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Global Affairs Canada supports Northern Indigenous artists at the 2022 Arctic Arts Summit

Imaginary animals, in green, orange and purple hues.

The 2022 Arctic Arts Summit is an international symposium of circumpolar arts and culture. The event brings together artists, culture professionals and representatives of Indigenous nations and Arctic countries. The goal is to strengthen connections and engage Northern artists, organizations, and communities; develop international collaborations; and advance infrastructures and partnerships for circumpolar arts to develop. Furthermore, it provides an opportunity for dialogue on Indigenous self-determination, sovereignty, and cultural integrity in Canada and internationally.

This third iteration of the summit took place from June 27 to 29 in Whitehorse, Yukon, and was the first time Canada was hosting. It included an art exhibition of contemporary Northern Indigenous artists from the circumpolar regions of Canada. The Global Affairs Canada (GAC) Visual Art Collection contributed to the summit by loaning artwork for one of the exhibitions presented at the Yukon Arts Centre.

Co-curated by Darcie “Ouiyaghasiak” Bernhardt, Leanne Inuarak-Dall, Heather Von Steinhagen and Teresa Vander Meer-Chassé, emerging curators connected to the circumpolar regions of Canada, the exhibition entitled TETHER showcased artworks by Northern Indigenous artists. It connected historical and contemporary art practices and highlighted the complex and inseparable bonds across these diverse groups. Five artworks from the GAC Visual Art Collection were part of this exhibition, alongside works from other federal collections, including the Canada Council Art Bank and the Indigenous Art Centre Collection (Crown-Indigenous Relations and Northern Affairs Canada). Learn more about the exhibition at Yukon Arts Centre.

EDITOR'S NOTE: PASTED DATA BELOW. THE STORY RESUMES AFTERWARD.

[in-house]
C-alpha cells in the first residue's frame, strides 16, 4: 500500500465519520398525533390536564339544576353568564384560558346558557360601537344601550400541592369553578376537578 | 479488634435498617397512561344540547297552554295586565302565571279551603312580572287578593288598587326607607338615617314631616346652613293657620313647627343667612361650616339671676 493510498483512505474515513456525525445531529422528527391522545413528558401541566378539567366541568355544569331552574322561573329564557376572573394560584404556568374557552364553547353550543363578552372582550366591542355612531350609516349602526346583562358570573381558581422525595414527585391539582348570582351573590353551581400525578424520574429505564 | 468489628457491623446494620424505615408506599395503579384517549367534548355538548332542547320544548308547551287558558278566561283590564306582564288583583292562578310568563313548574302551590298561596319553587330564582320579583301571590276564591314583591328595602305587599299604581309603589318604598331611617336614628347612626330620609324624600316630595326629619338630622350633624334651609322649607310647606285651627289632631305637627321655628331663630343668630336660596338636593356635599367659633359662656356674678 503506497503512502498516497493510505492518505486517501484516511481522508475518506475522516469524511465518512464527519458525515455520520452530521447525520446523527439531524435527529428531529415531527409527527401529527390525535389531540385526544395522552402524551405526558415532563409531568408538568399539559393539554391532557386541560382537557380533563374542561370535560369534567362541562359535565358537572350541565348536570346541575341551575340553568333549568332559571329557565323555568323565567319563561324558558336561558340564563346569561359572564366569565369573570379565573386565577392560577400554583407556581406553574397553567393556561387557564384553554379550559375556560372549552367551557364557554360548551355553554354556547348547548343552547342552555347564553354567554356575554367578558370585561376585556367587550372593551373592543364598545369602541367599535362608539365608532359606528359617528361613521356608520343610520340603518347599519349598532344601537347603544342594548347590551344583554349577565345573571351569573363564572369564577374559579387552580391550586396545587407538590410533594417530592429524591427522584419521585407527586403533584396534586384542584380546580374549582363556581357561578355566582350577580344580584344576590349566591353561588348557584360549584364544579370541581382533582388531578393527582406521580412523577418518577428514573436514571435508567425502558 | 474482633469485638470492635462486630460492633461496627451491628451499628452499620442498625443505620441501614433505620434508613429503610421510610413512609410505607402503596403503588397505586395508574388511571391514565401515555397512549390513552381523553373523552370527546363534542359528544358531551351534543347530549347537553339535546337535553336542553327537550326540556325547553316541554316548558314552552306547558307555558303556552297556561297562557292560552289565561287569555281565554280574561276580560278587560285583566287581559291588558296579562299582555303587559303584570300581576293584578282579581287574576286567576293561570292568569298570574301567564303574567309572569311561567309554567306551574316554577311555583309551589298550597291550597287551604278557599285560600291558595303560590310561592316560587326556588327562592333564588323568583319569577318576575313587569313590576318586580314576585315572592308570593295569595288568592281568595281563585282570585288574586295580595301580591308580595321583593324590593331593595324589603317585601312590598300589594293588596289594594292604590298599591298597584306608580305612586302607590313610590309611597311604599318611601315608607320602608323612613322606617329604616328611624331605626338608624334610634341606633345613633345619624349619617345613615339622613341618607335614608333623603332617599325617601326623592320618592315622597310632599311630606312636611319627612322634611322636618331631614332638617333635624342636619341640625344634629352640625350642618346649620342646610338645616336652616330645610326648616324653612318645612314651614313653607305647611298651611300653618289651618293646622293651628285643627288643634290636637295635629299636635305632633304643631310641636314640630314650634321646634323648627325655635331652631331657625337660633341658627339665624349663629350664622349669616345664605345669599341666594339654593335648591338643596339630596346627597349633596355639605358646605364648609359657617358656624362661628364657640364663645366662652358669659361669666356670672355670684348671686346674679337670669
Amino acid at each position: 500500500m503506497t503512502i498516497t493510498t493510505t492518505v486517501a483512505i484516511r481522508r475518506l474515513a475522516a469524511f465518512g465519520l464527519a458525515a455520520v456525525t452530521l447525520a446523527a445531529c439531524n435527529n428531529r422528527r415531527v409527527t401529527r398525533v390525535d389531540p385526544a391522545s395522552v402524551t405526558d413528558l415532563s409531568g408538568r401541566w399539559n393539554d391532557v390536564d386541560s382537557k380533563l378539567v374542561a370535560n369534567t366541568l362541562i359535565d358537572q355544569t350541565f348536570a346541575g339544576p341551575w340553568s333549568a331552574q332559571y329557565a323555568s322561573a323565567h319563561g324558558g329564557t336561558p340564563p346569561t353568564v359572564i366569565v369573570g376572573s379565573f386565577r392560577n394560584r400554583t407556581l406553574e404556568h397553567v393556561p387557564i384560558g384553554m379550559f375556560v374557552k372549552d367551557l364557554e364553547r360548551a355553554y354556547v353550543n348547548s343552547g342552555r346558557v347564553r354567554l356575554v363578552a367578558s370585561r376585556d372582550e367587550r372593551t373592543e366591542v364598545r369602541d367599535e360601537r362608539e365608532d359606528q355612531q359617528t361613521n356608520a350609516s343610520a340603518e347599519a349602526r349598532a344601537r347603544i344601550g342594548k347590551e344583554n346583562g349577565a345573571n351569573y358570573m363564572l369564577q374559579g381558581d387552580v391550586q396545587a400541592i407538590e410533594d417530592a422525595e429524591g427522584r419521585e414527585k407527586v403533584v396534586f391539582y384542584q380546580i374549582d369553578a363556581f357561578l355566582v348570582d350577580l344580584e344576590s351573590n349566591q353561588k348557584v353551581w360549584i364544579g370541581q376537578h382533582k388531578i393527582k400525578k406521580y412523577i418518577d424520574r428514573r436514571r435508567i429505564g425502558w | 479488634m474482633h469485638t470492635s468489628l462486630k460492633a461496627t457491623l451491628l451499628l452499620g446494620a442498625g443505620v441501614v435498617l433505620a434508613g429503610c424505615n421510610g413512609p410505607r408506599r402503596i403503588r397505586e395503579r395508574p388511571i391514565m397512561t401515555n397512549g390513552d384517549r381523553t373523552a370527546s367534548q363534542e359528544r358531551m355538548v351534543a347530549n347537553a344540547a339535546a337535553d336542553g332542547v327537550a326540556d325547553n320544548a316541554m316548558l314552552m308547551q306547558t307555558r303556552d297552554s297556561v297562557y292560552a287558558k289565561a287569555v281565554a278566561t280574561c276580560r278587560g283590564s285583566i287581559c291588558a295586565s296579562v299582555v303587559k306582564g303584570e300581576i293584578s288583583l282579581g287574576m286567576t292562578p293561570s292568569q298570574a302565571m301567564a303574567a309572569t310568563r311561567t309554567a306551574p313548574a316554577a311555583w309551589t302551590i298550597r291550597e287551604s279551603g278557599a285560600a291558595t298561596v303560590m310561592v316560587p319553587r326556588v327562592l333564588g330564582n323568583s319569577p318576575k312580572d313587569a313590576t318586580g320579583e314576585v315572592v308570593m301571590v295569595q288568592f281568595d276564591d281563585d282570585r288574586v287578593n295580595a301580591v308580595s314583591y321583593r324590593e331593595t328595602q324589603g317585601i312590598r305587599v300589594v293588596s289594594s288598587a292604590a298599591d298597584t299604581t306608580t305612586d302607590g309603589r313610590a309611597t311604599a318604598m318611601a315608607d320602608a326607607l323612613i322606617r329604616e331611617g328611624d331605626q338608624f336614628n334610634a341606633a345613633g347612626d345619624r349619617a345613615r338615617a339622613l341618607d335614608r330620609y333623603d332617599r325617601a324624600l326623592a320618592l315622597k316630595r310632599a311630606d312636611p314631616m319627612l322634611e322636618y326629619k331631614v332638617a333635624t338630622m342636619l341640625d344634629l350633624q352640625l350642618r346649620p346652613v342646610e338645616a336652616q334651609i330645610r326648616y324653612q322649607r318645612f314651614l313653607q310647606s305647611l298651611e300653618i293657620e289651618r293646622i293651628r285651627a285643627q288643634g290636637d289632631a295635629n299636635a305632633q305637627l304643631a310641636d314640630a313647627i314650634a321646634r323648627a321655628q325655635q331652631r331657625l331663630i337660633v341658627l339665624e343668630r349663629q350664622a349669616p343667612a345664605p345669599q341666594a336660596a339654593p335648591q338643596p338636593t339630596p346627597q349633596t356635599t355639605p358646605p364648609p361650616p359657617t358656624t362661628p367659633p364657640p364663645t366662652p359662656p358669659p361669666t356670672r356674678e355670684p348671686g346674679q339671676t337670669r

Here are the artworks in TETHER on loan from the GAC Visual Art Collection

Toona Iquliq (he/him)

b. 1935, near Baker Lake, Nunavut
d. 2015, Nunavut

Mother + Child, 2010, stone, 27.5 x 17.0 x 20.8 cm, cat. no. 2011.8.1

Toona Iquliq (he/him) was an Inuk artist and an experienced carver known mostly for his rounded abstract carving of people. His work has been exhibited in several exhibitions in Canada and the United States as well as in Europe.

Kablusiak (they/them)

A person covered with a white sheet is standing in front of a small bluish wooden house.
Akunnirun Kuupak Series: Shed, 2020, archival inkjet print on Hahnemuhle paper, 69.8 x 98 cm each, cat. no. 2020.31.1e

b. Yellowknife, Northwest Territories
Lives and works in Calgary, Alberta